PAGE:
The history of nuclear testing is filled with both awe-inspiring scientific breakthroughs and sobering lessons on the effects of such tests on human health. One of the most famous locations of these tests, both in size and environmental impact, is Bikini Atoll. You can find out more here about the history of Bikini Atoll testing and the impact it had on the local population, the military personnel involved, and the environment.
A Brief History of Nuclear Testing at Bikini Atoll
The devastating power of the atomic bomb was displayed for the first time in 1945, in the bombings of Hiroshima and Nagasaki, Japan. With this unparalleled force in mind, the United States continued to pursue nuclear weapons technology advancements through a series of tests at Bikini Atoll.
Located in the Marshall Islands in the Pacific Ocean, Bikini Atoll was chosen by the United States as a site for nuclear tests in the years following World War II. There were more than 100 indigenous people living on Bikini Atoll at the time who were moved to other islands, predominantly Rongerik located approximately 200km east of Bikini Atoll, to allow nuclear testing to begin.
Between 1946 and 1958, the United States conducted 23 nuclear tests at Bikini Atoll, with the first test series, known as Operation Crossroads, occurring in 1946. This was an extensive military-scientific experiment to establish the impact of atomic bombs on naval vessels. During the period of nuclear testing, devices were detonated at various places, including on the reef itself, on the sea, in the air, and underwater.
The Atomic Veterans
While these tests took their toll on the local environment, they also had significant human impact, primarily on the military personnel involved in conducting, supporting, and observing the nuclear tests. These servicemen came from various countries, including the United States, Britain, and Australia, earning them the collective name– Atomic Veterans. Those also affected were various military personnel and civilian contractors involved in the post-test cleanup mission who were recruited specifically to deal with the atomic debris–known as the Atomic Cleanup Veterans.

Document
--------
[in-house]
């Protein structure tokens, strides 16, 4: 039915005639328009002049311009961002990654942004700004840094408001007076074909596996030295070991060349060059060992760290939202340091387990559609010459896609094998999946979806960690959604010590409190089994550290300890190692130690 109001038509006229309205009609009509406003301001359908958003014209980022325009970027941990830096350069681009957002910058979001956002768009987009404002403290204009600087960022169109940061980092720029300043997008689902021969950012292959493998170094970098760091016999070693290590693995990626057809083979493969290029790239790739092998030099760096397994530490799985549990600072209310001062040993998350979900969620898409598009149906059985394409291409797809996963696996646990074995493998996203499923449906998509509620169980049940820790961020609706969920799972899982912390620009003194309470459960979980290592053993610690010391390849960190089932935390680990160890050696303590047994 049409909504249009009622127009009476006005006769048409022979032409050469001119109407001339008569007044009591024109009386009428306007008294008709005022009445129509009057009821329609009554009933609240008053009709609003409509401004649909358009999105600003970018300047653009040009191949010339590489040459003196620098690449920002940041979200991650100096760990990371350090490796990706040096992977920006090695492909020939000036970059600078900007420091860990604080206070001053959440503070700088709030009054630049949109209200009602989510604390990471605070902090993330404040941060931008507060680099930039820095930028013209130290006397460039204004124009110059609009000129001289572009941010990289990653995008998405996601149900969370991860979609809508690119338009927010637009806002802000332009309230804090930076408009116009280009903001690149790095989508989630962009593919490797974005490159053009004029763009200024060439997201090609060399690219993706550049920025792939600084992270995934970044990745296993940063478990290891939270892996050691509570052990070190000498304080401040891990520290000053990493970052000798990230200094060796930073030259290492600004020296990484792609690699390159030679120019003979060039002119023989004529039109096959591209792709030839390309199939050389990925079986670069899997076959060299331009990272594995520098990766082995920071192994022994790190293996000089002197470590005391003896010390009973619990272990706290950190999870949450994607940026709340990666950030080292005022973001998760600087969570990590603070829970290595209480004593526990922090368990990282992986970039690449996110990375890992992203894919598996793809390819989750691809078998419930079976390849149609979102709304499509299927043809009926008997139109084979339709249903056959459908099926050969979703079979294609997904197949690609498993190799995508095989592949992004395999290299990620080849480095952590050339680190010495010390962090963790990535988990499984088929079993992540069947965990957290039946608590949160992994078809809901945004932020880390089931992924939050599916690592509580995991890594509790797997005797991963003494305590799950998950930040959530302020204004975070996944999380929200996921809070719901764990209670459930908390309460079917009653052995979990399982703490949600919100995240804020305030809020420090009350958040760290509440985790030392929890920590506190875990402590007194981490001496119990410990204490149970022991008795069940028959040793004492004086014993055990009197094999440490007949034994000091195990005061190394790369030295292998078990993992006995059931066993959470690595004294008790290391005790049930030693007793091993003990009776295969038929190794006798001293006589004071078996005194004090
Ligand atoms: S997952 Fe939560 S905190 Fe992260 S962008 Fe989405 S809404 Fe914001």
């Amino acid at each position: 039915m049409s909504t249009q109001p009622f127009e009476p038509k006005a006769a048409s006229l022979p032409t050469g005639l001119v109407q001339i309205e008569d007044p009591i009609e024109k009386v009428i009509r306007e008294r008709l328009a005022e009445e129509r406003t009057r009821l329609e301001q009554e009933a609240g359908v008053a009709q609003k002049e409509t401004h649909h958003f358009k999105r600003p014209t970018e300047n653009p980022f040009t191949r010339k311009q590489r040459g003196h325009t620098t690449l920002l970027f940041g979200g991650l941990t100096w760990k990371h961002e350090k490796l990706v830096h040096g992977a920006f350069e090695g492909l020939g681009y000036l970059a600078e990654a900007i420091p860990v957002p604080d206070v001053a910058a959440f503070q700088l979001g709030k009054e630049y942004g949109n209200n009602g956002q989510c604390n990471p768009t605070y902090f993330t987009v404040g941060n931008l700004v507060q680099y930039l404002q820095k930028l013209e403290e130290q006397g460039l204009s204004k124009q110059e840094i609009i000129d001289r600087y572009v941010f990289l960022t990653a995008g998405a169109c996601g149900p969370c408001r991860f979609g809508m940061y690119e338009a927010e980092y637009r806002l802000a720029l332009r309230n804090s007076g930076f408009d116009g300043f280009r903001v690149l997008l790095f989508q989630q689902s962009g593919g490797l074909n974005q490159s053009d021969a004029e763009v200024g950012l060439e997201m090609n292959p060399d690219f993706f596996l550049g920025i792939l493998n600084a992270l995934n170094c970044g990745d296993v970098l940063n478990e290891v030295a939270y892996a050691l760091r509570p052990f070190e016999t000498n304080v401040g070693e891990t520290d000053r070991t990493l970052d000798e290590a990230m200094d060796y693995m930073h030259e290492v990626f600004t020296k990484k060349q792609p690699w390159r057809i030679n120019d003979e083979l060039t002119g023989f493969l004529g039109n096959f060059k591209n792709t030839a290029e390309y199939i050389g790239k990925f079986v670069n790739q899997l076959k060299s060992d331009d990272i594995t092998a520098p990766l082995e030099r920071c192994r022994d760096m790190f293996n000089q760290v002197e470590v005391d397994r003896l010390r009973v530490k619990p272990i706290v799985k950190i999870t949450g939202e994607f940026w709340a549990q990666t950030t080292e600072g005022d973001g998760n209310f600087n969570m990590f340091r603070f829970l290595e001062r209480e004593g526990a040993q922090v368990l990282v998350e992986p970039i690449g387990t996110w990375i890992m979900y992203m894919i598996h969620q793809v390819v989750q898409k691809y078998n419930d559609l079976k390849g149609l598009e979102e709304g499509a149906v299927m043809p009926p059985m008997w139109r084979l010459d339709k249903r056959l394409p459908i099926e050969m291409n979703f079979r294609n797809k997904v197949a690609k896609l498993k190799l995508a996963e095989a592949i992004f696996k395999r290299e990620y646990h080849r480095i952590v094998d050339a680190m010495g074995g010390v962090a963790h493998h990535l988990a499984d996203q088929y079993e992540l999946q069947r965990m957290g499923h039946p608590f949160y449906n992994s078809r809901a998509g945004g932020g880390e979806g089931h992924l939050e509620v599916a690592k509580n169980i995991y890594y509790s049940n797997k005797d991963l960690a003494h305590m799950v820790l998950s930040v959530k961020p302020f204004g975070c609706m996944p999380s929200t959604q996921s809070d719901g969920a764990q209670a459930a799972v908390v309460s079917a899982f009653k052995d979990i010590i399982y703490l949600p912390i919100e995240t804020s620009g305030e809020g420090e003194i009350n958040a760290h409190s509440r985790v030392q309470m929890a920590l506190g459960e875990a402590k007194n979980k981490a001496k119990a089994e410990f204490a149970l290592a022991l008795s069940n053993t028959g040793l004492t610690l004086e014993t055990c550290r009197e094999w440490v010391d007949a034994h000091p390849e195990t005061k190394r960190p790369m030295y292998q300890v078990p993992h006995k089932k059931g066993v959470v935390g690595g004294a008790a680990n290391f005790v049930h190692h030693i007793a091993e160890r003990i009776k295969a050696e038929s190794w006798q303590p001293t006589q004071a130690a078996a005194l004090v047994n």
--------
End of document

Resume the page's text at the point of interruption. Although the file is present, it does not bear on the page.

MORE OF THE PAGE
To this day, countless stories have been told about these individuals and the consequences they faced stemming from their exposure to radiation.Many Atomic Veterans have suffered from a variety of health problems, including cancer and other radiation-related illnesses. Though they were instrumental in the development of modern warfare technologies and tactics, these soldiers often paid a heavy price for their role in this chapter of history.
A Long-Lasting Impact on the Environment
The nuclear testing at Bikini Atoll profoundly and irrevocably altered the Atoll’s environment. The blasts, including the massive Castle Bravo test in 1954, spread radioactive fallout over vast distances, contaminating the waters and producing a host of environmental hazards.
In 1963, the United States, along with the Soviet Union and the United Kingdom, signed the Partial Test Ban Treaty, resulting in a halt to nuclear weapons tests in the atmosphere, underwater, and in outer space. Yet, despite this achievement, the environmental consequences of the Bikini Atoll tests persist to this day.
To date, Bikini Atoll and many of the surrounding Atoll islands are still uninhabitable, with dangerously high levels of radioactive contamination. A 2017 study found that radiation levels on Bikini Atoll surpassed those of Chernobyl and Fukushima.
Despite it being over half a century ago that Bikini Atoll and its people fell victim to nuclear testing, the consequences are still being felt in the present day. The bombings may have significantly advanced our understanding of nuclear weapons development, but they remain ingrained in historical memory as a haunting reminder of the destructive potential that comes with advancing such powerful technology.
Compensating Those Affected by Nuclear Testing at Bikini Atoll
In 1988, Congress passed a bill to compensate atomic veterans (and their families) who subsequently acquired a covered cancer (including lung, bone, and skin cancers) as a result of exposure to radiation. Following this, the Advisory Committee on Human Radiation Experiments was established in 1994. The U.S. government continues to compensate survivors, their families, and former residents.
Bikini Atoll Testing Compensation Program
The Atomic Veterans Cancer Benefit Program is intended to provide $75,000 for each claimant (including eligible survivors, such as spouses, children, and grandchildren) who was among the military personnel physically present during atmospheric nuclear testing conducted in Bikini Atoll and Enewetak Atoll between 1946 and 1958 and who acquired a covered cancer.
If you or a loved one are among those veterans exposed to radiation due to nuclear testing at Bikini Atoll and were subsequently diagnosed with cancer or related illness, call the National Cancer Benefits Center today. We’ve been helping people collect their compensation for cancer caused by government-created radiation for almost 30 years.
Our team understands the complexities in completing the claims process and can guide you through it to help you get the financial compensation you’re entitled to. For more information, call us today at (800) 414-4328 or use our request for more information form.